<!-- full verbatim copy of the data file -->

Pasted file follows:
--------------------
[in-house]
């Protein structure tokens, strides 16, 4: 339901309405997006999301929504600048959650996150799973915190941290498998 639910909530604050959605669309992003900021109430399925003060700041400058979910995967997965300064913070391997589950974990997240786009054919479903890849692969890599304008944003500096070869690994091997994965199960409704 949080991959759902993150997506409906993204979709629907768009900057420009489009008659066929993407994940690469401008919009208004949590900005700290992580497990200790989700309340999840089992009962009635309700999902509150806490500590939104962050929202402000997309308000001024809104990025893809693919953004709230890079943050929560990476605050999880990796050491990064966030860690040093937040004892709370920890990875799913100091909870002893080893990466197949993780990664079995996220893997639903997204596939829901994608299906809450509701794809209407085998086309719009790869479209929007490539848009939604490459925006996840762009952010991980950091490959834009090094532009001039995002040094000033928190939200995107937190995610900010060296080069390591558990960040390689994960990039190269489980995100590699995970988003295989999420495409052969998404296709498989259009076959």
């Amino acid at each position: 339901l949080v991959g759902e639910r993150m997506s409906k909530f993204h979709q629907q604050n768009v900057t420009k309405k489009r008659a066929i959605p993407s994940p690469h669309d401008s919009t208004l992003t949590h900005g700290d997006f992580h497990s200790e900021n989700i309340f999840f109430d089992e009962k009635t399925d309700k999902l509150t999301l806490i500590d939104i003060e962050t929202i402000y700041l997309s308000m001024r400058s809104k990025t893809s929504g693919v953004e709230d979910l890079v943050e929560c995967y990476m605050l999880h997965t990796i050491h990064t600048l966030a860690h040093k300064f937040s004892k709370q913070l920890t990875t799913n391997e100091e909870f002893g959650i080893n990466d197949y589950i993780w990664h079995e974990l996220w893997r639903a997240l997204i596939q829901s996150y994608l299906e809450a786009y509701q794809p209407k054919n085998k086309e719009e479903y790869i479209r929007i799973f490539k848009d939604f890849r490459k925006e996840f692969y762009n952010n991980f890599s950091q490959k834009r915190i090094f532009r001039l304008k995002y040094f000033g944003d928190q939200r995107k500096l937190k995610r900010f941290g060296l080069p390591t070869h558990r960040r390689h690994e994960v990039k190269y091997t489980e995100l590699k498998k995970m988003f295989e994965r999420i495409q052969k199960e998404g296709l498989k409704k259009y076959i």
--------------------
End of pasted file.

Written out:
[in-house]
């Protein structure tokens, strides 16, 4: 339901309405997006999301929504600048959650996150799973915190941290498998 639910909530604050959605669309992003900021109430399925003060700041400058979910995967997965300064913070391997589950974990997240786009054919479903890849692969890599304008944003500096070869690994091997994965199960409704 949080991959759902993150997506409906993204979709629907768009900057420009489009008659066929993407994940690469401008919009208004949590900005700290992580497990200790989700309340999840089992009962009635309700999902509150806490500590939104962050929202402000997309308000001024809104990025893809693919953004709230890079943050929560990476605050999880990796050491990064966030860690040093937040004892709370920890990875799913100091909870002893080893990466197949993780990664079995996220893997639903997204596939829901994608299906809450509701794809209407085998086309719009790869479209929007490539848009939604490459925006996840762009952010991980950091490959834009090094532009001039995002040094000033928190939200995107937190995610900010060296080069390591558990960040390689994960990039190269489980995100590699995970988003295989999420495409052969998404296709498989259009076959």
């Amino acid at each position: 339901l949080v991959g759902e639910r993150m997506s409906k909530f993204h979709q629907q604050n768009v900057t420009k309405k489009r008659a066929i959605p993407s994940p690469h669309d401008s919009t208004l992003t949590h900005g700290d997006f992580h497990s200790e900021n989700i309340f999840f109430d089992e009962k009635t399925d309700k999902l509150t999301l806490i500590d939104i003060e962050t929202i402000y700041l997309s308000m001024r400058s809104k990025t893809s929504g693919v953004e709230d979910l890079v943050e929560c995967y990476m605050l999880h997965t990796i050491h990064t600048l966030a860690h040093k300064f937040s004892k709370q913070l920890t990875t799913n391997e100091e909870f002893g959650i080893n990466d197949y589950i993780w990664h079995e974990l996220w893997r639903a997240l997204i596939q829901s996150y994608l299906e809450a786009y509701q794809p209407k054919n085998k086309e719009e479903y790869i479209r929007i799973f490539k848009d939604f890849r490459k925006e996840f692969y762009n952010n991980f890599s950091q490959k834009r915190i090094f532009r001039l304008k995002y040094f000033g944003d928190q939200r995107k500096l937190k995610r900010f941290g060296l080069p390591t070869h558990r960040r390689h690994e994960v990039k190269y091997t489980e995100l590699k498998k995970m988003f295989e994965r999420i495409q052969k199960e998404g296709l498989k409704k259009y076959i």